Thursday, November 23, 2017
Michael Jackson, “King of Pop” dead at 50
By Evan Barnes (Sports Editor)
Published June 25, 2009

He was a trailblazer. An icon. A world-renowned entertainer and humanitarian. A legend that paved the way for and inspired future entertainers.

These words barely encapsulate what Michael Jackson meant to the music industry, his fans , the Black community and a world that watched him grow up and leave a wealth of memories during his nearly 40-year career.

The beloved King of Pop died Thursday afternoon after going into cardiac arrest and falling into a coma. Jackson, 50, was pronounced dead at 3:15 p.m. at Ronald Reagan UCLA Medical Center with his family by his bedside.

According to reports, paramedics responded to a call at his Bel-Air home at 12:26 p.m. when Jackson was unconscious and not breathing. Family spokesman Brian Oxman said the entertainer had suddenly collapsed at the home. He slipped into a coma as paramedics tried to revive him on the scene.

The news was first reported by TMZ and later confirmed by the Los Angeles Times and other news outlets. Crowds gathered at the hospital and continue to swell the area throughout the day.

Jackson was in the middle of preparing for a 50-show comeback tour in London this summer and was renting the home as a rehearsal space.

Reaction on various social networking sites such as Facebook and Twitter has been immense as fans shared their reflections, discussed favorite songs and consoled each other. Message boards on various websites were flooded with comments and video postings.

Carrying on the legacy of Black performers such as James Brown and Jackie Wilson, Jackson dazzled fans with his dance moves, blew them away with his voice and moved them with his love for not just them but humanitarian causes around the world.

He first made waves with his brothers as the Jackson 5. Starting their career in 1966, they became one of the biggest acts of the 1970’s and were regarded as the first Black teen idols to achieve mainstream acceptance.

His solo career started with singles in the 1970’s but when his 1979 album “Off the Wall” was released – produced by mentor Quincy Jones – it reached astronomical levels, peaking with 1982’s “Thriller” which sold an estimated 109 million albums worldwide, 28 million in the United States alone.

Starting with “I Want You Back” in 1969, the Jackson 5 had a string of hits on the R&B and pop charts over the decade, including “ABC,” “I’ll Be There,” “Dancing Machine,” and “Shake Your Body (Down to the Ground).”

Fans fell in love with the youngest member and his trademark smooth, high-pitched vocals. Even as the group’s career took off, Jackson’s solo career was being developed. His first single “Got to Be There” was released in 1971 and his first No. 1 single “Ben” followed in 1972.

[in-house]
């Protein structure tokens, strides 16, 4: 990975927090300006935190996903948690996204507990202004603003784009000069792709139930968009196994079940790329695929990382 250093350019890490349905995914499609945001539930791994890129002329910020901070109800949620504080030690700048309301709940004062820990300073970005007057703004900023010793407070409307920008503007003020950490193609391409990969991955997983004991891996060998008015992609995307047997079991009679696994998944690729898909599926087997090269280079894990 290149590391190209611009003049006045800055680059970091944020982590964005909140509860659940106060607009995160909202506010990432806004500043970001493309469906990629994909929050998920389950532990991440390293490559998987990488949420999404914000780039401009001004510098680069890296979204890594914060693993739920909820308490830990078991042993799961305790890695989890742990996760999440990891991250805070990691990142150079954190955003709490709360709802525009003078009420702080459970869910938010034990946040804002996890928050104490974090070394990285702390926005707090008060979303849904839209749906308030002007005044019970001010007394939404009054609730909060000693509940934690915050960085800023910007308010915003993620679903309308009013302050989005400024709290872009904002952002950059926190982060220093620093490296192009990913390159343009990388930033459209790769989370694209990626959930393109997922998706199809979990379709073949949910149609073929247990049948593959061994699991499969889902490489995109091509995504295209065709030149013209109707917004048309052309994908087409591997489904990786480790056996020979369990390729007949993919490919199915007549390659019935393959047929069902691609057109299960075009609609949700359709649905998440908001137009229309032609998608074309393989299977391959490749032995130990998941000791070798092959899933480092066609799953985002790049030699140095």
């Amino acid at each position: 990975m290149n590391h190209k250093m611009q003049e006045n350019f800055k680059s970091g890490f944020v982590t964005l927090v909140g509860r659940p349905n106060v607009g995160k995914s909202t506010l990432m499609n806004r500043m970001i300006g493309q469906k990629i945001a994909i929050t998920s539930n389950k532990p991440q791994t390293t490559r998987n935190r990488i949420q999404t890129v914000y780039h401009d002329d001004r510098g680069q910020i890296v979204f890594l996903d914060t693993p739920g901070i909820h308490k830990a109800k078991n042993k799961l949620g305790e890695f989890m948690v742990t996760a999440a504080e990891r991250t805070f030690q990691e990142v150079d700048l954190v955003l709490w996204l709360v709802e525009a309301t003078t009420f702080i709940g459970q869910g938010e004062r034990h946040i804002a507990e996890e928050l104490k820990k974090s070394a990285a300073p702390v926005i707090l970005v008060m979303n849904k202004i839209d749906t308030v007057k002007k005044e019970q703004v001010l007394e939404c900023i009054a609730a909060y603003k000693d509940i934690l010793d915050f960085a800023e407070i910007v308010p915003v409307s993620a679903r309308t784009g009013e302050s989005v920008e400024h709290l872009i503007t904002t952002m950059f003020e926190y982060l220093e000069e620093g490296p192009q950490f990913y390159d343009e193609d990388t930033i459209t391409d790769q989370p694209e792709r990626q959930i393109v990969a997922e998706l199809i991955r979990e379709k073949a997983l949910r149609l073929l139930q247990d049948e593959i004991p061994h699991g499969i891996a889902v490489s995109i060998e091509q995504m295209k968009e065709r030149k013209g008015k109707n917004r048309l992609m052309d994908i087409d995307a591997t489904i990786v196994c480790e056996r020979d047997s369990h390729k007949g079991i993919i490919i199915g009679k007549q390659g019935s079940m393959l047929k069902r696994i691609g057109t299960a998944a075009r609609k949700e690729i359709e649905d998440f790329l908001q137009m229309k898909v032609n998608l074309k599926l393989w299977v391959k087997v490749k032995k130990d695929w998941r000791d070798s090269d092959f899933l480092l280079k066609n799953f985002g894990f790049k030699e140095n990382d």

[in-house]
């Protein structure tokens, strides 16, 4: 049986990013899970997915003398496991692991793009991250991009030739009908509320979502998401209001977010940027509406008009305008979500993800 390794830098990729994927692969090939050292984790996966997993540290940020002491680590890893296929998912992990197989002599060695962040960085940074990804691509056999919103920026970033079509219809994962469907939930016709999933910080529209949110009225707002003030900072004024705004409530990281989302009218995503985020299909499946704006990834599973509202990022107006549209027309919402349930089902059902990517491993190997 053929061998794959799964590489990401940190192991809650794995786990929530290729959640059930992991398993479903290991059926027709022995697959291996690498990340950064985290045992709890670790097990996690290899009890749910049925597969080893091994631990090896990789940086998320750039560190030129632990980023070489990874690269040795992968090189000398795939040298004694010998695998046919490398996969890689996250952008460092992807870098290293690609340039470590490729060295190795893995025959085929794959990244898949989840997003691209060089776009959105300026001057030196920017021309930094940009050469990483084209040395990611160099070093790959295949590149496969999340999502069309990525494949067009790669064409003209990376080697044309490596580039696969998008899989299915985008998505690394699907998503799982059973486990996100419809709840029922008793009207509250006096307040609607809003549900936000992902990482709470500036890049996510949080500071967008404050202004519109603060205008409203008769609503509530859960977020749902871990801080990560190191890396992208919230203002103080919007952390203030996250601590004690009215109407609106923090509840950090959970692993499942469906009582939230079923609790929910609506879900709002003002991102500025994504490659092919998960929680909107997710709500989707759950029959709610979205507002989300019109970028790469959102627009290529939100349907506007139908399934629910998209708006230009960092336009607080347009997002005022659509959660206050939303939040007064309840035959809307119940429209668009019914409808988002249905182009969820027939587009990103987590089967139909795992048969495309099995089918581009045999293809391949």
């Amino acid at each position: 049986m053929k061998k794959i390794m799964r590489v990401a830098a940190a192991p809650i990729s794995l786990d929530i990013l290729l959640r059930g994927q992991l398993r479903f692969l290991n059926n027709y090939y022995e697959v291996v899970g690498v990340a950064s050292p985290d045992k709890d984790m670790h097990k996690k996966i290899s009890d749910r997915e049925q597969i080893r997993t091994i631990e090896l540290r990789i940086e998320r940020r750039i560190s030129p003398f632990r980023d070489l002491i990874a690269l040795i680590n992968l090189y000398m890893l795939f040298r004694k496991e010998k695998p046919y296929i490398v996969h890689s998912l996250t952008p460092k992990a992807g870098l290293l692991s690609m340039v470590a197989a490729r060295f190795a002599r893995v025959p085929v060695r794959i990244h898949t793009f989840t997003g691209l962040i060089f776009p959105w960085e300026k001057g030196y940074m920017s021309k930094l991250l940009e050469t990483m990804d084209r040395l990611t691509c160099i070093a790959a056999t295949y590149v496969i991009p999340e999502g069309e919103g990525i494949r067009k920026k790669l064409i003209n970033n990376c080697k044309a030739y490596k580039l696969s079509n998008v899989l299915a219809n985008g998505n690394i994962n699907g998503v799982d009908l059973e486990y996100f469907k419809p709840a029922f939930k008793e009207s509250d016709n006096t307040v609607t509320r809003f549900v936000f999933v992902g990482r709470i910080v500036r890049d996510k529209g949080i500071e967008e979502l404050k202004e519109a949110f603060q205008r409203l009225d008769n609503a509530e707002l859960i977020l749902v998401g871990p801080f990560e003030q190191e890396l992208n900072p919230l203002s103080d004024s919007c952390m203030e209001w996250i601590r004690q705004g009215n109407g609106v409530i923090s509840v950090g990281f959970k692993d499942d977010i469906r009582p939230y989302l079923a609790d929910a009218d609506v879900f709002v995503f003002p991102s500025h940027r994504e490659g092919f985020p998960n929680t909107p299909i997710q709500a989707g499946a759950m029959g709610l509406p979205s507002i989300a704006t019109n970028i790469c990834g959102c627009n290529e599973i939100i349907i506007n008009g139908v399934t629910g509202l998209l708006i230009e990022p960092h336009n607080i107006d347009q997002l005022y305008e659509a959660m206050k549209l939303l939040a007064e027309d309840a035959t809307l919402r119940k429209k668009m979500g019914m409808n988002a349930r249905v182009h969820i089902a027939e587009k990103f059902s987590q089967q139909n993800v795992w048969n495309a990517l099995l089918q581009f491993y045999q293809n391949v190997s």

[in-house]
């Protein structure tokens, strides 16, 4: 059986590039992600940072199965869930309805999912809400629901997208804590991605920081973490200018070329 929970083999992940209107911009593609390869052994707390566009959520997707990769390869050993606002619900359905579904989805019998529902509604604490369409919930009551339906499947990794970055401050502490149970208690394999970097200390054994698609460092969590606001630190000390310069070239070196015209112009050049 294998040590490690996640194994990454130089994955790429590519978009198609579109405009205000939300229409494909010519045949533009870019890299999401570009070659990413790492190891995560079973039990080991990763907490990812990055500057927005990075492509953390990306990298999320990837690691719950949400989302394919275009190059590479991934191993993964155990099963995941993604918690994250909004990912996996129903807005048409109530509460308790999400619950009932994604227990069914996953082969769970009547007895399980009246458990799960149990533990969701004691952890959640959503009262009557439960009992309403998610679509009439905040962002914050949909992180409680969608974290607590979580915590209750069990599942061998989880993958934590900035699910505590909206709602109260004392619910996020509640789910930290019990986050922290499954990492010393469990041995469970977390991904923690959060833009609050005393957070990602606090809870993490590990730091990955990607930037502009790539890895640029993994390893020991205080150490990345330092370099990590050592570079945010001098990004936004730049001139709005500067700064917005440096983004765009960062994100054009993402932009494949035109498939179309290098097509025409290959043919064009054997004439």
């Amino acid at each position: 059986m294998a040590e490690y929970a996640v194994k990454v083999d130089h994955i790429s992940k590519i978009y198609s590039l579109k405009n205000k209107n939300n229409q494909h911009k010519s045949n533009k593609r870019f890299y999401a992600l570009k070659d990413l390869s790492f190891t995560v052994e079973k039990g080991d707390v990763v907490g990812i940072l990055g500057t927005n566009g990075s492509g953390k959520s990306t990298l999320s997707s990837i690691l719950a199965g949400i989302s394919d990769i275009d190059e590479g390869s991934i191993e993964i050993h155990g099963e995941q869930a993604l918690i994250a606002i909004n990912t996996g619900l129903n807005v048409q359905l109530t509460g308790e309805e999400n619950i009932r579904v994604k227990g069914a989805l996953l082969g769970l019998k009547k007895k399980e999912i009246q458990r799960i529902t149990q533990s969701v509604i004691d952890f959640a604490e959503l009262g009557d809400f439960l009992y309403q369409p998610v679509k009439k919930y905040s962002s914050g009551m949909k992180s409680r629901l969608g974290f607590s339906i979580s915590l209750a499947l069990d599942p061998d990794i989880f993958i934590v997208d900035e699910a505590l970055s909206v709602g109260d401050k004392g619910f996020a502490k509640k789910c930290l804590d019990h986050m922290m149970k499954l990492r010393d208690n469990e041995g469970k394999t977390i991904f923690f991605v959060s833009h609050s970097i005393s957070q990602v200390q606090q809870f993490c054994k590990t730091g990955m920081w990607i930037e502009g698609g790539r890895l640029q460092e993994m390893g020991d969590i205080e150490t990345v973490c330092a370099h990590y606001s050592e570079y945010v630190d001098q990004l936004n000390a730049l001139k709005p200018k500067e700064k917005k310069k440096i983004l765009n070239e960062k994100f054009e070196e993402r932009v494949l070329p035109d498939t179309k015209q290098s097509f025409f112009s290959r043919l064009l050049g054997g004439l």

His star continued to shine as he starred in the 1978 film “The Wiz” with another mentor, Diana Ross. When “Off the Wall” was released, it was an enormous success with hits such as the title track, the ballad “She’s Out of My Life,” and No. 1 hits “Rock With You” and “Don’t Stop ‘til You Get Enough.”

Few, however, could predict the success that his next album “Thriller” would be. A sonic, nine-song masterpiece that sounded like few albums of the era or before it, it launched Jackson into a stratosphere only reserved for acts such as The Beatles and Elvis Presley.

Seven of the tracks became Top 10 singles, including No. 1 hits “Billie Jean” and the genre-crossing “Beat It”. It won a then-record seven Grammys, including Album of the Year at the 1984 Grammy Awards. It was the best selling album for 1983 and 1984. The title track launched a groundbreaking 13-minute video that has since has been regarded as the greatest of all time.

It also broke racial barriers at MTV. In 1982, his videos for “Billie Jean,” “Beat It,” and especially “Thriller” made him the first Black pop star of the video era after the network was accused of not playing videos by Black artists.

While Black entertainers such as James Brown, Stevie Wonder and Ray Charles had achieved significant solo success, he was arguably the first Black superstar to achieve universal acclaim. He was hailed by many as redefining what being a superstar – and a Black superstar – could be.

“Thriller”-mania also introduced the world to Jackson’s famous move, the moonwalk. Performed during “Motown 25” in 1983, it was a move that shocked everyone as he appeared to walk backwards on air.

As his star remained bright, he used his profile to raise awareness for noble causes. He and Lionel Richie co-wrote the anthem “We Are the World” in 1985 to raise aid for Africa and along with Quincy Jones, help gather numerous singers around the country to participate.

Subsequent albums “Bad” (1987), “Dangerous” (1991) and “Invincible” (2001), all reaching No. 1 on the Billboard album charts and launching memorable hits such as “The Way You Make Me Feel,” “Man in the Mirror,” “Black or White,” and what is now his final Billboard Top 10 hit “You Rock My World.”

The 1990’s were a decade of turmoil as his personal life and publicized trials dominated most of his headlines. He still created hits with “You Are Not Alone” and “Scream,” a much anticipated collaboration with sister Janet Jackson, and released a greatest hits compilation “HIStory” in 1995.

In 2005, Jackson was tried and acquitted of child molestation charges in Santa Barbara. His comeback shows this summer at the O2 Arena in London hoped to refocus public awareness on his music, legendary dance moves and ability to entertain like few others had done.

Funeral arrangements were pending at press time.


Categories: News

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